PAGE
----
Analyst: ‘We Need Exports To Keep Going’

Booming oil and gas production, particularly from the Permian Basin, has made the industry reliant on foreign markets to continue its growth.

Scott Potter of RBN Energy

Scott Potter, managing director at RBN Energy, speaks at the Midstream Texas conference in Midland. (Source: Joseph Markman/Hart Energy)

Shale plays provide an abundance of light oil (40 degree to 50 degree API) but the U.S. refining sector has maxed out on how much it can take. Refineries in this country require 8 million barrels per day (bbl/d) of imported heavy crude to keep running at full tilt. That means 20% of current U.S. crude output and all incremental barrels for at least the near future must be put on ships destined for overseas markets.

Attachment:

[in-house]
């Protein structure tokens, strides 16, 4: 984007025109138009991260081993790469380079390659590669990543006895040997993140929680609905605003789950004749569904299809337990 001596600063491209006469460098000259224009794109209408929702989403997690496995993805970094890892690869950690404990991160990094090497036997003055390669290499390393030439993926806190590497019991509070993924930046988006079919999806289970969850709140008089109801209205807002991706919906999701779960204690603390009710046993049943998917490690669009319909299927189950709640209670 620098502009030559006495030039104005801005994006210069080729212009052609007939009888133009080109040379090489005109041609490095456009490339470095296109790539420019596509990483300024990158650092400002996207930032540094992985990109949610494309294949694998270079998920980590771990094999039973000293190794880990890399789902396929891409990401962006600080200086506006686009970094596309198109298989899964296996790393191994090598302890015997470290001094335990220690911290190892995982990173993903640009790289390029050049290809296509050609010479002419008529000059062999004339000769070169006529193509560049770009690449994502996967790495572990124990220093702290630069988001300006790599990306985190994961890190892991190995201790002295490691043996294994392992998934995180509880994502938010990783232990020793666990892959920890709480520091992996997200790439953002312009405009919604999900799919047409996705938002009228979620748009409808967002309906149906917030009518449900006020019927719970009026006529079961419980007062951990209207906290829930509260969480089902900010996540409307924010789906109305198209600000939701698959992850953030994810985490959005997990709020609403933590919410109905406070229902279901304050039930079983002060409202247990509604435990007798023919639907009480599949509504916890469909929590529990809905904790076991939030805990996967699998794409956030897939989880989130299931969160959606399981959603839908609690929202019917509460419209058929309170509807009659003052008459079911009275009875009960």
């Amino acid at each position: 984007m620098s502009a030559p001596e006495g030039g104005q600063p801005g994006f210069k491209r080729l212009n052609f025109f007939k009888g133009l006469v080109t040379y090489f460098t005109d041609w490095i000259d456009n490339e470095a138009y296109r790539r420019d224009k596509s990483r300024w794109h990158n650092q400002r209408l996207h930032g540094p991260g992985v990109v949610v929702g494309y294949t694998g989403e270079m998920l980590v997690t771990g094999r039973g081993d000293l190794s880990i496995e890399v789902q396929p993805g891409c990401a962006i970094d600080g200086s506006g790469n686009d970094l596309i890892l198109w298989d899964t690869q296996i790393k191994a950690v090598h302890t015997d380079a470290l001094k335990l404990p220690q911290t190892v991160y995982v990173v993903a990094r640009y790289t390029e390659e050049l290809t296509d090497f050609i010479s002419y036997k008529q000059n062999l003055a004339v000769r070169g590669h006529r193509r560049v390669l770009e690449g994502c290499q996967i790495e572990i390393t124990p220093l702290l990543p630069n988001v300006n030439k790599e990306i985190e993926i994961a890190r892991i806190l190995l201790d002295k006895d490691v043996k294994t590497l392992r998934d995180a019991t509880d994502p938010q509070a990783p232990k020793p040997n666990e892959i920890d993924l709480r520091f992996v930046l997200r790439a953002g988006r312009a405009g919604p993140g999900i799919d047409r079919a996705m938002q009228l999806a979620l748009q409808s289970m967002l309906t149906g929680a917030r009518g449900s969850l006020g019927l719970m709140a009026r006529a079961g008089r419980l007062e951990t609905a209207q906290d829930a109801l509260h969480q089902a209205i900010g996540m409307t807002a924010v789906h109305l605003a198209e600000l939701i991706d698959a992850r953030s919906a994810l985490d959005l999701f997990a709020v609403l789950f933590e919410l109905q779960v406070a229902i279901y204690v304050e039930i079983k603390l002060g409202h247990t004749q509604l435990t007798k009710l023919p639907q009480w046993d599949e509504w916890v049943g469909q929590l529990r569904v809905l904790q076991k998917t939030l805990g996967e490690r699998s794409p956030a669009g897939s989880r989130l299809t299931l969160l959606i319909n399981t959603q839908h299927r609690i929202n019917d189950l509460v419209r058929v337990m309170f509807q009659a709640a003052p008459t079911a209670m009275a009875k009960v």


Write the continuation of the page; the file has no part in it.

“We have to have the pipelines built, we have to have the docks, we have to have the ships because we can’t use it here,” said Scott Potter of RBN Energy.

The case with natural gas isn’t much different. The U.S. produces about 12 billion cubic feet per day (Bcf/d) and exports about half of that to Mexico through pipelines and LNG tankers.

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Joseph Markman

Joseph Markman, senior editor for Hart Energy, covers markets and provides data analysis for all Hart Energy editorial products.